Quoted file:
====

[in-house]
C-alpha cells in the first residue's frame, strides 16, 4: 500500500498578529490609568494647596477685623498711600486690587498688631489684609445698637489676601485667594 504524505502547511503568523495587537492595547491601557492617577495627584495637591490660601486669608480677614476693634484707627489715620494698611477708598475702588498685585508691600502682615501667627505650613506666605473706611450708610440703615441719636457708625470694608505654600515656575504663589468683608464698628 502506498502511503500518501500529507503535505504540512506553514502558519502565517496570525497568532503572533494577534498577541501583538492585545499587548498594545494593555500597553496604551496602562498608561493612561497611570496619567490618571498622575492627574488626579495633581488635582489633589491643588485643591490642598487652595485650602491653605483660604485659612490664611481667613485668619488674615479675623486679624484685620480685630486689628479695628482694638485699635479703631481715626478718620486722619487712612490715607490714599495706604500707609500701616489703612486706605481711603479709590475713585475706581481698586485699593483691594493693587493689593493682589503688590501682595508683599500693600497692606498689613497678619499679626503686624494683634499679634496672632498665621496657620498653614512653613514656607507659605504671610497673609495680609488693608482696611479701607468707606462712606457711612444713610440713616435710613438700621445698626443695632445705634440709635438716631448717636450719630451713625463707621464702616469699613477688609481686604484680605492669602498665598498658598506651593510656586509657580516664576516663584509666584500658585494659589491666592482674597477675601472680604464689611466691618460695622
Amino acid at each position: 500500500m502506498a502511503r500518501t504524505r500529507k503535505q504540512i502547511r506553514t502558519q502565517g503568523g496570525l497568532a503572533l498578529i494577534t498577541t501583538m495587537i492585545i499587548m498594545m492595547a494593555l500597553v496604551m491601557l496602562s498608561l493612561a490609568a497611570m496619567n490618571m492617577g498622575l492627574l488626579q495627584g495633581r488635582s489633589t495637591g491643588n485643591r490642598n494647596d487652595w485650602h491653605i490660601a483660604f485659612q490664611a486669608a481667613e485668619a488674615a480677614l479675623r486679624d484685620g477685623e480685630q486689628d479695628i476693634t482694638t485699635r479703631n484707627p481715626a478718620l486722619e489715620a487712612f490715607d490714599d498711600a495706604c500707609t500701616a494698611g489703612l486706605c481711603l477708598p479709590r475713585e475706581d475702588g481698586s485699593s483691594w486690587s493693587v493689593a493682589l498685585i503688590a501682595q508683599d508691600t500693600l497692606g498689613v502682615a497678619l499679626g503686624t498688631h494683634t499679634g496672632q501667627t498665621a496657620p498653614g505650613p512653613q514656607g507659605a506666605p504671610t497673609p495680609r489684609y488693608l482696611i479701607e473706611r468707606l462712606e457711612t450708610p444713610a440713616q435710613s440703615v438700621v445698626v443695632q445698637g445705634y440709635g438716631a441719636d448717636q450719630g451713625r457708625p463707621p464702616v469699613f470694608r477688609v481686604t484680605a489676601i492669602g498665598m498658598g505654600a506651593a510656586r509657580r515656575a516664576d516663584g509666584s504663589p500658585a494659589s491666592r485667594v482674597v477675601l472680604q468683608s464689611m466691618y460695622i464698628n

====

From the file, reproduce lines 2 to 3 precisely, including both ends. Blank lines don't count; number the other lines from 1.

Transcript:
C-alpha cells in the first residue's frame, strides 16, 4: 500500500498578529490609568494647596477685623498711600486690587498688631489684609445698637489676601485667594 504524505502547511503568523495587537492595547491601557492617577495627584495637591490660601486669608480677614476693634484707627489715620494698611477708598475702588498685585508691600502682615501667627505650613506666605473706611450708610440703615441719636457708625470694608505654600515656575504663589468683608464698628 502506498502511503500518501500529507503535505504540512506553514502558519502565517496570525497568532503572533494577534498577541501583538492585545499587548498594545494593555500597553496604551496602562498608561493612561497611570496619567490618571498622575492627574488626579495633581488635582489633589491643588485643591490642598487652595485650602491653605483660604485659612490664611481667613485668619488674615479675623486679624484685620480685630486689628479695628482694638485699635479703631481715626478718620486722619487712612490715607490714599495706604500707609500701616489703612486706605481711603479709590475713585475706581481698586485699593483691594493693587493689593493682589503688590501682595508683599500693600497692606498689613497678619499679626503686624494683634499679634496672632498665621496657620498653614512653613514656607507659605504671610497673609495680609488693608482696611479701607468707606462712606457711612444713610440713616435710613438700621445698626443695632445705634440709635438716631448717636450719630451713625463707621464702616469699613477688609481686604484680605492669602498665598498658598506651593510656586509657580516664576516663584509666584500658585494659589491666592482674597477675601472680604464689611466691618460695622
Amino acid at each position: 500500500m502506498a502511503r500518501t504524505r500529507k503535505q504540512i502547511r506553514t502558519q502565517g503568523g496570525l497568532a503572533l498578529i494577534t498577541t501583538m495587537i492585545i499587548m498594545m492595547a494593555l500597553v496604551m491601557l496602562s498608561l493612561a490609568a497611570m496619567n490618571m492617577g498622575l492627574l488626579q495627584g495633581r488635582s489633589t495637591g491643588n485643591r490642598n494647596d487652595w485650602h491653605i490660601a483660604f485659612q490664611a486669608a481667613e485668619a488674615a480677614l479675623r486679624d484685620g477685623e480685630q486689628d479695628i476693634t482694638t485699635r479703631n484707627p481715626a478718620l486722619e489715620a487712612f490715607d490714599d498711600a495706604c500707609t500701616a494698611g489703612l486706605c481711603l477708598p479709590r475713585e475706581d475702588g481698586s485699593s483691594w486690587s493693587v493689593a493682589l498685585i503688590a501682595q508683599d508691600t500693600l497692606g498689613v502682615a497678619l499679626g503686624t498688631h494683634t499679634g496672632q501667627t498665621a496657620p498653614g505650613p512653613q514656607g507659605a506666605p504671610t497673609p495680609r489684609y488693608l482696611i479701607e473706611r468707606l462712606e457711612t450708610p444713610a440713616q435710613s440703615v438700621v445698626v443695632q445698637g445705634y440709635g438716631a441719636d448717636q450719630g451713625r457708625p463707621p464702616v469699613f470694608r477688609v481686604t484680605a489676601i492669602g498665598m498658598g505654600a506651593a510656586r509657580r515656575a516664576d516663584g509666584s504663589p500658585a494659589s491666592r485667594v482674597v477675601l472680604q468683608s464689611m466691618y460695622i464698628n